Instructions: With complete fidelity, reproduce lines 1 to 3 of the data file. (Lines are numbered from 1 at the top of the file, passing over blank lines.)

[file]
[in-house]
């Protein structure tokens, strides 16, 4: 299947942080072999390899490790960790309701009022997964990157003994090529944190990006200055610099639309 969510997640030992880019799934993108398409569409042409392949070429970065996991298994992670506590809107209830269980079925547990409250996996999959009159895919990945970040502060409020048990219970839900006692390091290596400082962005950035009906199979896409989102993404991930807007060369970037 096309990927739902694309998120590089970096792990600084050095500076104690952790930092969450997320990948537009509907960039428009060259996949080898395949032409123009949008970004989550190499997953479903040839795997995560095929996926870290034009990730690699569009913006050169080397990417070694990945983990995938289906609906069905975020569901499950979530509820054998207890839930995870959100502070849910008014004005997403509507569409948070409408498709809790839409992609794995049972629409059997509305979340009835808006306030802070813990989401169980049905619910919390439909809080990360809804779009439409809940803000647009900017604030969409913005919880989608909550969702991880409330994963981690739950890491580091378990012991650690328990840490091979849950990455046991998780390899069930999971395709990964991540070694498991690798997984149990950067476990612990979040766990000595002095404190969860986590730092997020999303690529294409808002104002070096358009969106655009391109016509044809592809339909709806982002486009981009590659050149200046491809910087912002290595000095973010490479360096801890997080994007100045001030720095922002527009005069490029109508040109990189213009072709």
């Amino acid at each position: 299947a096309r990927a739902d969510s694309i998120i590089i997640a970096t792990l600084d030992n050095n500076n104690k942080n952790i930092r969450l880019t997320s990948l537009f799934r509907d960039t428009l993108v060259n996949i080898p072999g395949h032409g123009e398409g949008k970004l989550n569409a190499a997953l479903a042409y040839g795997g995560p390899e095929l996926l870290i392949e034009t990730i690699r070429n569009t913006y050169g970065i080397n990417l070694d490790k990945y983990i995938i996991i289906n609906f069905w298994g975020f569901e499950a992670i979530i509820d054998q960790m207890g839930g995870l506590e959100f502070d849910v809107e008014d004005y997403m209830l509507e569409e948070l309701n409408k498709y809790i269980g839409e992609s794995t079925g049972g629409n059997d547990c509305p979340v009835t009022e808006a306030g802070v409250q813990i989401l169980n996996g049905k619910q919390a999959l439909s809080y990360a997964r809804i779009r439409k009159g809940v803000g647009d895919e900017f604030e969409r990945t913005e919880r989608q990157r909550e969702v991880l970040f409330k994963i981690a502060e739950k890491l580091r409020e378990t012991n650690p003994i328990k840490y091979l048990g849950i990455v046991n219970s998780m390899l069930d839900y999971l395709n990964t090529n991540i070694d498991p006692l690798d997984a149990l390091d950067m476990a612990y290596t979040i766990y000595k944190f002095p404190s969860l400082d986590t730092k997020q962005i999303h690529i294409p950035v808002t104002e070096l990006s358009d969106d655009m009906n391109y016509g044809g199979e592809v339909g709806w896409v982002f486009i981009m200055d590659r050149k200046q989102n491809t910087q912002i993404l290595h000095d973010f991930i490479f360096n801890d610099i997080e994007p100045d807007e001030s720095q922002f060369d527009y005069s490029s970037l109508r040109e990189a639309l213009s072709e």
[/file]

[in-house]
């Protein structure tokens, strides 16, 4: 299947942080072999390899490790960790309701009022997964990157003994090529944190990006200055610099639309 969510997640030992880019799934993108398409569409042409392949070429970065996991298994992670506590809107209830269980079925547990409250996996999959009159895919990945970040502060409020048990219970839900006692390091290596400082962005950035009906199979896409989102993404991930807007060369970037 096309990927739902694309998120590089970096792990600084050095500076104690952790930092969450997320990948537009509907960039428009060259996949080898395949032409123009949008970004989550190499997953479903040839795997995560095929996926870290034009990730690699569009913006050169080397990417070694990945983990995938289906609906069905975020569901499950979530509820054998207890839930995870959100502070849910008014004005997403509507569409948070409408498709809790839409992609794995049972629409059997509305979340009835808006306030802070813990989401169980049905619910919390439909809080990360809804779009439409809940803000647009900017604030969409913005919880989608909550969702991880409330994963981690739950890491580091378990012991650690328990840490091979849950990455046991998780390899069930999971395709990964991540070694498991690798997984149990950067476990612990979040766990000595002095404190969860986590730092997020999303690529294409808002104002070096358009969106655009391109016509044809592809339909709806982002486009981009590659050149200046491809910087912002290595000095973010490479360096801890997080994007100045001030720095922002527009005069490029109508040109990189213009072709």
């Amino acid at each position: 299947a096309r990927a739902d969510s694309i998120i590089i997640a970096t792990l600084d030992n050095n500076n104690k942080n952790i930092r969450l880019t997320s990948l537009f799934r509907d960039t428009l993108v060259n996949i080898p072999g395949h032409g123009e398409g949008k970004l989550n569409a190499a997953l479903a042409y040839g795997g995560p390899e095929l996926l870290i392949e034009t990730i690699r070429n569009t913006y050169g970065i080397n990417l070694d490790k990945y983990i995938i996991i289906n609906f069905w298994g975020f569901e499950a992670i979530i509820d054998q960790m207890g839930g995870l506590e959100f502070d849910v809107e008014d004005y997403m209830l509507e569409e948070l309701n409408k498709y809790i269980g839409e992609s794995t079925g049972g629409n059997d547990c509305p979340v009835t009022e808006a306030g802070v409250q813990i989401l169980n996996g049905k619910q919390a999959l439909s809080y990360a997964r809804i779009r439409k009159g809940v803000g647009d895919e900017f604030e969409r990945t913005e919880r989608q990157r909550e969702v991880l970040f409330k994963i981690a502060e739950k890491l580091r409020e378990t012991n650690p003994i328990k840490y091979l048990g849950i990455v046991n219970s998780m390899l069930d839900y999971l395709n990964t090529n991540i070694d498991p006692l690798d997984a149990l390091d950067m476990a612990y290596t979040i766990y000595k944190f002095p404190s969860l400082d986590t730092k997020q962005i999303h690529i294409p950035v808002t104002e070096l990006s358009d969106d655009m009906n391109y016509g044809g199979e592809v339909g709806w896409v982002f486009i981009m200055d590659r050149k200046q989102n491809t910087q912002i993404l290595h000095d973010f991930i490479f360096n801890d610099i997080e994007p100045d807007e001030s720095q922002f060369d527009y005069s490029s970037l109508r040109e990189a639309l213009s072709e």